“Don’t Judge a Book by Its Cover” is a proverb whose simple existence proves the fact impressionable souls will do so without fail. This monthly column focuses on the film industry’s willingness to capitalize on this truth, releasing one-sheets to serve as not representations of what audiences are to expect, but as propaganda to fill seats. Oftentimes they fail miserably.
With four big festivals happening this month (Venice, Telluride, Toronto, and New York), it’s no surprise that the only true blockbusters hitting screens are the highly anticipated sequel to a Stephen King property and the inexplicable return of Downton Abbey (September 20). We could probably throw Rambo: Last Blood (September 20) into the mix too for the boomer crowd.
That’s not to say movies like Hustlers (September 13) and Abominable (September 27) won’t make money. They will. The distinction comes from those two titles making their debuts on that same festival circuit. Just because the former opens wide mere days after its TIFF bow doesn’t mean a little added press won’t augment exposure. An event like that wants stars like Jennifer Lopez posing for photos and studios want audiences to think they aren’t missing out on the “festival experience.”
Posters therefore become a huge part of ensuring the public knows what’s available as fall turnover in theaters happens quickly. The glitz and glamour of festival season puts a lot of titles in their heads courtesy of red carpet news coverage and a nice piece of artwork can help them wade through the noise.
When a documentarian has films like Senna and Amy on his/her résumé, their inclusion on the director’s latest work shouldn’t be a surprise. What’s interesting about Diego Maradona (limited September 20), however, is that Empire Design has risked competing with the logotype they created for this film by listing those previous works in their own. That yellow “Senna” grabs my eye every time I look at this sheet and holds my sight from peering down at what’s being sold. It’s not necessarily bad thing, though, since seeing that name is what got me intrigued in the first place.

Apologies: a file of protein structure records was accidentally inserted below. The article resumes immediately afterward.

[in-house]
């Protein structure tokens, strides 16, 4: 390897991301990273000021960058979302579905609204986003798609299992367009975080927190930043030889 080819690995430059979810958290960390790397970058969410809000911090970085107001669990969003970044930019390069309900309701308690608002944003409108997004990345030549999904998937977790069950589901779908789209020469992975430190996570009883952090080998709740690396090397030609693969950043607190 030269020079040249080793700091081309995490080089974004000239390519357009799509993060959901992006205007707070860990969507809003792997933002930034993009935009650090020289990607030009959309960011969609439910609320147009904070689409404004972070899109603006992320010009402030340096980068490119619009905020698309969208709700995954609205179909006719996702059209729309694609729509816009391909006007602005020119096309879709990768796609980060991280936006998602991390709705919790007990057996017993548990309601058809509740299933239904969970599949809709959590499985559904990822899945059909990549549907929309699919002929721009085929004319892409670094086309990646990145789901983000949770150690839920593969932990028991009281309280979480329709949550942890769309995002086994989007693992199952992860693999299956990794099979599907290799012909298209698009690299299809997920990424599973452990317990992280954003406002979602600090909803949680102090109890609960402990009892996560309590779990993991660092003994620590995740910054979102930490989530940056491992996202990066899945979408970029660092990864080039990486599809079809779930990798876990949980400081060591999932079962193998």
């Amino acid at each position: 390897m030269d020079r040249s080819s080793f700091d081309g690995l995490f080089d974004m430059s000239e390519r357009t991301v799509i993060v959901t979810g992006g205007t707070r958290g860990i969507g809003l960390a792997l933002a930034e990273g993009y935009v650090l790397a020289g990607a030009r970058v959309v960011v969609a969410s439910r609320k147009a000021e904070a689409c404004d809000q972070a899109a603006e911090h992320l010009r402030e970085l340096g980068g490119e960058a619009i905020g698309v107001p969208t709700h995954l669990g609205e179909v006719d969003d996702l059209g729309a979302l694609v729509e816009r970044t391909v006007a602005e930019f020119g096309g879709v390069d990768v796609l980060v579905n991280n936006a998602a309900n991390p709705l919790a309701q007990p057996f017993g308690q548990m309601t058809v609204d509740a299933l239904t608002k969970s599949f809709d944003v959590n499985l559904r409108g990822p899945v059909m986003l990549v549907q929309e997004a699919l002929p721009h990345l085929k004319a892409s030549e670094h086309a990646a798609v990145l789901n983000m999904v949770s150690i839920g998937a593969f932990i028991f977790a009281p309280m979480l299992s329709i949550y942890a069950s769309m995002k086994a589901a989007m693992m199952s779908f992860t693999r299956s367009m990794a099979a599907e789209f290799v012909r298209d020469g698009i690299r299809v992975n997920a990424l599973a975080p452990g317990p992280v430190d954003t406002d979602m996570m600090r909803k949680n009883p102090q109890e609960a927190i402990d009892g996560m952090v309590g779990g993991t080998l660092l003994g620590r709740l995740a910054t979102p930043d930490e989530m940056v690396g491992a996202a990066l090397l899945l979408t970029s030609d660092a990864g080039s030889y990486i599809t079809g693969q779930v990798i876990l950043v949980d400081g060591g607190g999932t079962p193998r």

Without it the poster is pretty forgettable. The blue “Maradona” mirrors the blue of the subject’s shirt and the halo glow around his head helps to align with the “Hero” and “God” of the tagline while his scowl depicts “Rebel” and “Hustler.” While bland is okay for fans of the athlete since his name and photo is enough to get them excited, I personally needed that aforementioned reminder that Asif Kapadia was the one who put this story together.
Depraved (limited September 13) could have fallen prey to blandness too considering it’s nothing more than a face at the center of the page, but Brandon Schaefer and Jump Cut know how to do a lot with a little via color, texture, and aesthetic.
This isn’t merely a photo of Alex Breaux in make-up. It’s an isolated head bathed in red and shadows against a grungy backdrop and d-movie title font. There’s a throwback nature to the construction of the sheet that’s been brought into the twenty-first century so it’s not too much different than the other posters on the wall. It’s an extremely polished riff on lo-fi trash—something I wouldn’t be shocked to learn the film is too.
Gravillis Inc.’s Linda Ronstadt: The Sound of My Voice (limited September 6) takes a similar route albeit one that proves more conventional. Rather than create something new in the style of something old, they’ve taken an old photograph and manipulated it to add drama while still retaining the soft grain of its origins. By making the color saturation super dark, the colors become more vibrant than they’ve been since the day the photo was snapped. The yellow title doesn’t therefore pop as much as fall in line with the bandana around her neck to guide our eyes down from her face, through the fabric and her hands, and straight to the text.